Sunday, February 5

Week 293 - Berkshire Hathaway’s “Core Holdings”: Stock in 7 A-rated Barron’s 500 Companies

Situation: We can all agree that Warren Buffett is a good stock-picker. So, why does he favor the same “plain vanilla” stocks that get talked-up by your cab driver and the shoe shine guy at the airport?

Mission: Find out which stocks he’s purchased for Berkshire Hathaway, then put those through the wringer (our standard spreadsheet).

Execution: Scan Berkshire Hathaway’s latest 13F quarterly filing of 46 common stock holdings for companies have a) revenues large enough to be on the 2016 Barron’s 500 List, b) at least 16 yrs of trading records, and c) Standard & Poor’s credit ratings of at least A- and stock ratings of at least A-/M. 

Administration: Berkshire Hathaway holds 7 A-rated stocks, which are worth ~$56 Billion (see Columns AB and AC in the Table) and represent ~43% of the portfolio’s value. All 7 are “high quality” companies with household names: Costco Wholesale, IBM, Coca-Cola, Johnson & Johnson, Procter & Gamble, Wal-Mart Stores, and Wells Fargo.

Bottom Line: If someone new to investing had asked you to name some good stocks, most of you would have mentioned stocks on our list. Is that because we like to read about Warren Buffett’s stock picks? Or is it because Warren Buffett likes to read about companies that have products and services that are consistently praised by consumers and businesses? Either way, you need (and want) to mimic his best stock picks, no matter how boring and obvious. How do we know they’re his best stock picks? Because he calls Berkshire Hathaway’s stock portfolio a “float”, meaning the place where insurance premiums are stored until they’re needed to pay for some catastrophe. These 7 high-quality stocks account for 43% of the 46-stock portfolio he uses for safe-keeping. They’re the anchor that will keep the company “afloat” through storms.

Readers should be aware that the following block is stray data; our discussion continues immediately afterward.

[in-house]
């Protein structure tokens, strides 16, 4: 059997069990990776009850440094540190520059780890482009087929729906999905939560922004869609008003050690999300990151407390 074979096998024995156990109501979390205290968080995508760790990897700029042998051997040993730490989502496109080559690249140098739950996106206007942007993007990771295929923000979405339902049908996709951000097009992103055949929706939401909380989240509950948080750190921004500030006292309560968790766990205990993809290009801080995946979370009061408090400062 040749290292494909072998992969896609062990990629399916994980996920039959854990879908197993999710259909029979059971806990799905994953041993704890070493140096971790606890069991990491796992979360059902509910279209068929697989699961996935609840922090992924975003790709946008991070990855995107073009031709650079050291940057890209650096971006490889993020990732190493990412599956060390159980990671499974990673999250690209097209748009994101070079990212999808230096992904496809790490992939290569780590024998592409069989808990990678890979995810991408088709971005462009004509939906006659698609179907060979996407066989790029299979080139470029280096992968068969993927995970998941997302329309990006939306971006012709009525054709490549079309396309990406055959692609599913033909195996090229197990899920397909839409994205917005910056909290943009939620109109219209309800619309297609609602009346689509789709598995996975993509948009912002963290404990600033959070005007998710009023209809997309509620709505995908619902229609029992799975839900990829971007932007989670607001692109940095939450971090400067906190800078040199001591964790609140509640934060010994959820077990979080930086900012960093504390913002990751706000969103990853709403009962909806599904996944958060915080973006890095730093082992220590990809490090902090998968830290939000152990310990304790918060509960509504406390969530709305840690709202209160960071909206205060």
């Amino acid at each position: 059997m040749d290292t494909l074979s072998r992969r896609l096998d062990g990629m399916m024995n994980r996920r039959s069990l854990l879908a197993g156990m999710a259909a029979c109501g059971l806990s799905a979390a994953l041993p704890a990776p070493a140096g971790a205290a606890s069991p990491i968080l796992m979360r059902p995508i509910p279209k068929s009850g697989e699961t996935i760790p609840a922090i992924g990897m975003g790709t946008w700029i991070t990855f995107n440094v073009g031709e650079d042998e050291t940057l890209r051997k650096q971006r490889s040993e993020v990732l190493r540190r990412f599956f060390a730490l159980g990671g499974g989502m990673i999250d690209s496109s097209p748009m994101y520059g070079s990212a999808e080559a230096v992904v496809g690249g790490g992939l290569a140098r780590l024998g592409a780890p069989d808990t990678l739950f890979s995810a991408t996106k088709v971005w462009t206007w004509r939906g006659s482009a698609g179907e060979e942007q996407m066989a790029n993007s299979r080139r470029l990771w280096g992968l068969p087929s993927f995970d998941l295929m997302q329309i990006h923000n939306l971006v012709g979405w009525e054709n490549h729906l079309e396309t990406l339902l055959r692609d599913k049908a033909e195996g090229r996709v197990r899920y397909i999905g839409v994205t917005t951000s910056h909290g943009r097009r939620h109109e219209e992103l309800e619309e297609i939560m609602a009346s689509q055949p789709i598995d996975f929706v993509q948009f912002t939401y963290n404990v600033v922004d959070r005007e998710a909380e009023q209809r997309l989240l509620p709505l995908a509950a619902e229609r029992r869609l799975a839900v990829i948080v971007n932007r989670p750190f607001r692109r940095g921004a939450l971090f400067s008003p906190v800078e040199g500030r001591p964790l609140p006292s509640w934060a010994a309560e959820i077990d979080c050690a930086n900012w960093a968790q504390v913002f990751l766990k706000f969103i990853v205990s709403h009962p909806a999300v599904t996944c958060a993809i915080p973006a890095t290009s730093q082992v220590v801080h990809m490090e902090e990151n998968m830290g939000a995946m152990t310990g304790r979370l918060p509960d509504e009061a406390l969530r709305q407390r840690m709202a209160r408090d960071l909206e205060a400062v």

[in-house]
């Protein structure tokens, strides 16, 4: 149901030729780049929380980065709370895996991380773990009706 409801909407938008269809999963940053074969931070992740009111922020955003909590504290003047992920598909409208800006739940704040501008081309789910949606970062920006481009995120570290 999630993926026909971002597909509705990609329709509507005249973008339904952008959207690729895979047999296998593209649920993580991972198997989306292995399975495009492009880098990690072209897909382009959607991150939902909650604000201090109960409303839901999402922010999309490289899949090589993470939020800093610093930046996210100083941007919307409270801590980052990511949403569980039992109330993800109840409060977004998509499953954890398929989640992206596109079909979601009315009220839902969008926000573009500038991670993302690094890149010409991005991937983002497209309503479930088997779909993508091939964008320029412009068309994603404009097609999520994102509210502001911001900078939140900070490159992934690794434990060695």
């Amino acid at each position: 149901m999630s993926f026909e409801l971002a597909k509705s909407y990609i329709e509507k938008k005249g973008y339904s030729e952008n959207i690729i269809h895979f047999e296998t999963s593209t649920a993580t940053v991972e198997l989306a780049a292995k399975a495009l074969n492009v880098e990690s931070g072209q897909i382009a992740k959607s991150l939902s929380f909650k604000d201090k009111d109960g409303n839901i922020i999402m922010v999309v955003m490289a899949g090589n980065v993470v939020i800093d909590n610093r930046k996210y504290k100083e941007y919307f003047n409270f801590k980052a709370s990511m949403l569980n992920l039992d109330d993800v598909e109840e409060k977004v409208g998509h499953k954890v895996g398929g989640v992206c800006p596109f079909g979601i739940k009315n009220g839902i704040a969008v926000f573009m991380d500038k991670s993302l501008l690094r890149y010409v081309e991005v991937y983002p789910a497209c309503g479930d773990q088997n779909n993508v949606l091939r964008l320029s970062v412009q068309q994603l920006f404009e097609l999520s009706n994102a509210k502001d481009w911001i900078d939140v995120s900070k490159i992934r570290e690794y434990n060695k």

Risk Rating: 5 (where 10-Yr Treasury Notes = 1, S&P 500 Index = 5, and gold bullion = 10)

Full Disclosure: I dollar-average into IBM, PG and JNJ, and own shares in KO and WMT.

NOTE: Metrics are current for the Sunday of publication. Red highlights denote underperformance vs. VBINX at Line 16 in the Table. Purple highlights denote Balance Sheet issues and shortfalls. Net Present Value (NPV) inputs are described and justified in the Appendix to Week 256: Briefly, Discount Rate = 9%, Holding Period = 10 years, Initial Cost = average stock price over the past 50 days (corrected for transaction costs of 2.5% when buying ~$5000 worth of shares). Dividend Growth Rate is the 5-Yr CAGR found at Column H. Price Growth Rate is the 16-Yr CAGR found at Column K ( Price Return (from selling all shares in the 10th year) is corrected for transaction costs of 2.5%. The Discount Rate of 9% is chosen to approximate Total Returns/yr from a stock index of similar risk to owning shares in a small number of large-cap stocks, where risk due to “selection bias” is paramount. That stock index is the S&P MidCap 400 Index at Line 22 in the Table. The ETF for that index is MDY at Line 15.

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